Yesterday, Hypebot broke an interview with TuneCore CEO Jeff Price. In it, he said it was disingenuous for companies, like Ditto Music and others, to claim 24-hour live times to iTunes, because there is no way to guarantee that; it depends on too many factors that exist outside of the control of digital music distributors. Also, Price went even as far to say that making such promises, ones they know they cannot keep, “preys on the hopes, dreams and aspirations of musicians.” Lee Parsons, co-founder of Ditto Music, had this to say in response:
Hi Jeff, a few quotes to add to the article, I hope you don’t mind me quoting direct from TuneCore:
"Yes, we have 24 hour delivery" & "To put hundreds of releases into iTunes this quickly, it's the culmination of years of work." Peter Wells of TuneCore claiming credit for the fast delivery times.
Radio, the hallmark marketing outlet of the traditional record industry, faces its own share of huddles to overcome, if it hopes to forge a bright path into the digital age. Mainly, learning how to integrate a social media mindset into an old media world. And thus far, Mark Ramsey says their social media efforts are pathetic at best. He squarely asks if broadcasters realize that Pandora knows infinitely more about each one of its 60 million consumers than the average radio station knows about any of theirs; they don't. This part applies to equally to radio and artists:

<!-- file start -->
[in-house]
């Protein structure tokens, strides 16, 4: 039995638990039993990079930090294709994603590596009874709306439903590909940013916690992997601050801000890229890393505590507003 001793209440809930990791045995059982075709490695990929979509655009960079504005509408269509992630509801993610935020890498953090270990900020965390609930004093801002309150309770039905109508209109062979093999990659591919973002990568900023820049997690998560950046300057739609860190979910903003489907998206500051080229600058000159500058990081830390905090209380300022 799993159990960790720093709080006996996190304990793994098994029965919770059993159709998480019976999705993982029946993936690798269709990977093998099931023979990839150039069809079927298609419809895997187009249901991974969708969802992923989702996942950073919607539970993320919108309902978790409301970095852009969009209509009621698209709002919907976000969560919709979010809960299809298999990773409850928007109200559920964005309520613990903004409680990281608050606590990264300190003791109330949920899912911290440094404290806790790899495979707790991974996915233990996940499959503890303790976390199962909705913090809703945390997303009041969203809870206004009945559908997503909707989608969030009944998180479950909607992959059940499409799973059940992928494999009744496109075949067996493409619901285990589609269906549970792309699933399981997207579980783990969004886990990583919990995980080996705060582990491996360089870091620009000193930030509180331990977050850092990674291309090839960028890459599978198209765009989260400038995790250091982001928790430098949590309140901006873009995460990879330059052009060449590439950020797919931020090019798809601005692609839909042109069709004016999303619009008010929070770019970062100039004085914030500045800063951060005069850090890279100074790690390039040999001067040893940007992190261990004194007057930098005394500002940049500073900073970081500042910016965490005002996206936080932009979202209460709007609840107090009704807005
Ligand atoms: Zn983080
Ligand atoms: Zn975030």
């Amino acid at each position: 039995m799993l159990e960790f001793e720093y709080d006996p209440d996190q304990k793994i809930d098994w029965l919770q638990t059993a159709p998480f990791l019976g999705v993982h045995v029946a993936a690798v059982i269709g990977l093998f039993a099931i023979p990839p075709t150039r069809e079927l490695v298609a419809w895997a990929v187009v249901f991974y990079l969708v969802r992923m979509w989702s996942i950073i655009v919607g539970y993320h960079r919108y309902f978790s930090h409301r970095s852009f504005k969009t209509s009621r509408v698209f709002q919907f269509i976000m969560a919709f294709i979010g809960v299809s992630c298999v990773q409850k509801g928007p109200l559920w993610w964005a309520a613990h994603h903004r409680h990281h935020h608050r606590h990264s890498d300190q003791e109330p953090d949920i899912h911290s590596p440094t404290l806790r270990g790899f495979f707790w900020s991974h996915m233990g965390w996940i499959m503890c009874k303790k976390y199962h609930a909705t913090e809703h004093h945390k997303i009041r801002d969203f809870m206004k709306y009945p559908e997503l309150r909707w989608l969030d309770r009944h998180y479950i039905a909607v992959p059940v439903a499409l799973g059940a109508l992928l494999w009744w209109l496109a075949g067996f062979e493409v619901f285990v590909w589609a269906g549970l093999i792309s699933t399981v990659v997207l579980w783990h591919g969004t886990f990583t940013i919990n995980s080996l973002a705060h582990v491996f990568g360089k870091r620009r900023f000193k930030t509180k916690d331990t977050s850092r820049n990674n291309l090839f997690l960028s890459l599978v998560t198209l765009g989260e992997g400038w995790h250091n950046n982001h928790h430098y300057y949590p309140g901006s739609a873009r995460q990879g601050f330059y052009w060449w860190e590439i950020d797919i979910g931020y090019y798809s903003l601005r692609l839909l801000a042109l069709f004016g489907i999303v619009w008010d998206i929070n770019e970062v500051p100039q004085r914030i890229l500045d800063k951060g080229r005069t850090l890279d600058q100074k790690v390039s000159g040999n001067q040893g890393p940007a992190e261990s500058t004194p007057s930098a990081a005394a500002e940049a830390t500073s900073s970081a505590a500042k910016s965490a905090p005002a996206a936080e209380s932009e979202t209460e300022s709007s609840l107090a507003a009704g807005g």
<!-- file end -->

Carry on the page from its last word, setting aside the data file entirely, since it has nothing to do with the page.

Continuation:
"Your radio station is to a radio network as any one of your listeners is to her network of friends, her 'social network.' And 'social media' describes the content and the pipeline for that content people choose to share with their friends. Where there’s no sharing, there’s no 'social' and no 'media.' Social media is not a promotional vehicle per se for your station. It is a network of relationships that live outside you – it is a set of connections you can be part of only if the participants in those relationships want you there. (Read more.)
1. "Love the Way You Lie," EminemTop 10 Albums
2. "Dynamite," Taio Cruz
3. "I Like It," Enrique Iglesias
4. "California Gurls (feat. Snoop Dogg)," Katy Perry
5. "Airplanes (feat. Hayley Williams of Paramore)," B.o.B.
6. "Billionaire (feat. Bruno Mars)," Travie McCoy
7. "Cooler Than Me," Mike Posner
8. "Ridin' Solo," Jason Derulo
9. "Not Afraid," Eminem
10. "Teenage Dream," Katy Perry
Despite being a pioneer in user recommendations and its overall leadership in the online shopping sector, Amazon has been slow to embrace social shopping. But a new feature launched yesterday allows Amazon shoppers who connect their Facebook account to Amazon to get recommendations from their Facebook friends on what to buy.
Numerous studies have shown that a friend's recommendations have the most weight with shoppers, and the Amazon Facebook connection places the users friends right inside the buying cycle. Shoppers who connect their accounts can:
Since before you heard of Google, Chris Vinson has been designing musician websites. Like many today, he was in a band that needed a website. He did what anyone with enough determination would have done—he built it.
Citigroup lost a March bid to end the lawsuit that accused it of misleading Terra Firma during the purchase of EMI because none of the related documents forced Terra Firma to sue in England, according to the judge's opinion which was finally released this week.